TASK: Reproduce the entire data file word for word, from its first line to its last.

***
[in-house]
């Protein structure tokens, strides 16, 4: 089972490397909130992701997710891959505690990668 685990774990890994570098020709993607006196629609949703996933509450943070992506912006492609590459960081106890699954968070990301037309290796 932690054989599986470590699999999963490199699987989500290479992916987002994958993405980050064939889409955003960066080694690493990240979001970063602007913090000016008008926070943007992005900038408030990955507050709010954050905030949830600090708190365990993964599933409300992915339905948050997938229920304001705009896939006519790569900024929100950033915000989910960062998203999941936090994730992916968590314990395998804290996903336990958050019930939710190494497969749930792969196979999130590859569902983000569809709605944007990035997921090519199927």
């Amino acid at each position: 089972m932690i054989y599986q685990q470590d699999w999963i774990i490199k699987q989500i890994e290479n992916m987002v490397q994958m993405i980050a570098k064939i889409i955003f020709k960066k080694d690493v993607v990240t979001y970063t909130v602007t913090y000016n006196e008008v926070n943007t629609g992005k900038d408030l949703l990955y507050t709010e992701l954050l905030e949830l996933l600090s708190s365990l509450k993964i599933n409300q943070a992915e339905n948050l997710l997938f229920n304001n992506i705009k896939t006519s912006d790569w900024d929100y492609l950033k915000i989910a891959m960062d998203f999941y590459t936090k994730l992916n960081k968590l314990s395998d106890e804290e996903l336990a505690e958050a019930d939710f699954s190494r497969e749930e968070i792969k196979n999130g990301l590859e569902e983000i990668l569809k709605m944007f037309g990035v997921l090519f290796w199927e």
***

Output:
[in-house]
């Protein structure tokens, strides 16, 4: 089972490397909130992701997710891959505690990668 685990774990890994570098020709993607006196629609949703996933509450943070992506912006492609590459960081106890699954968070990301037309290796 932690054989599986470590699999999963490199699987989500290479992916987002994958993405980050064939889409955003960066080694690493990240979001970063602007913090000016008008926070943007992005900038408030990955507050709010954050905030949830600090708190365990993964599933409300992915339905948050997938229920304001705009896939006519790569900024929100950033915000989910960062998203999941936090994730992916968590314990395998804290996903336990958050019930939710190494497969749930792969196979999130590859569902983000569809709605944007990035997921090519199927």
């Amino acid at each position: 089972m932690i054989y599986q685990q470590d699999w999963i774990i490199k699987q989500i890994e290479n992916m987002v490397q994958m993405i980050a570098k064939i889409i955003f020709k960066k080694d690493v993607v990240t979001y970063t909130v602007t913090y000016n006196e008008v926070n943007t629609g992005k900038d408030l949703l990955y507050t709010e992701l954050l905030e949830l996933l600090s708190s365990l509450k993964i599933n409300q943070a992915e339905n948050l997710l997938f229920n304001n992506i705009k896939t006519s912006d790569w900024d929100y492609l950033k915000i989910a891959m960062d998203f999941y590459t936090k994730l992916n960081k968590l314990s395998d106890e804290e996903l336990a505690e958050a019930d939710f699954s190494r497969e749930e968070i792969k196979n999130g990301l590859e569902e983000i990668l569809k709605m944007f037309g990035v997921l090519f290796w199927e």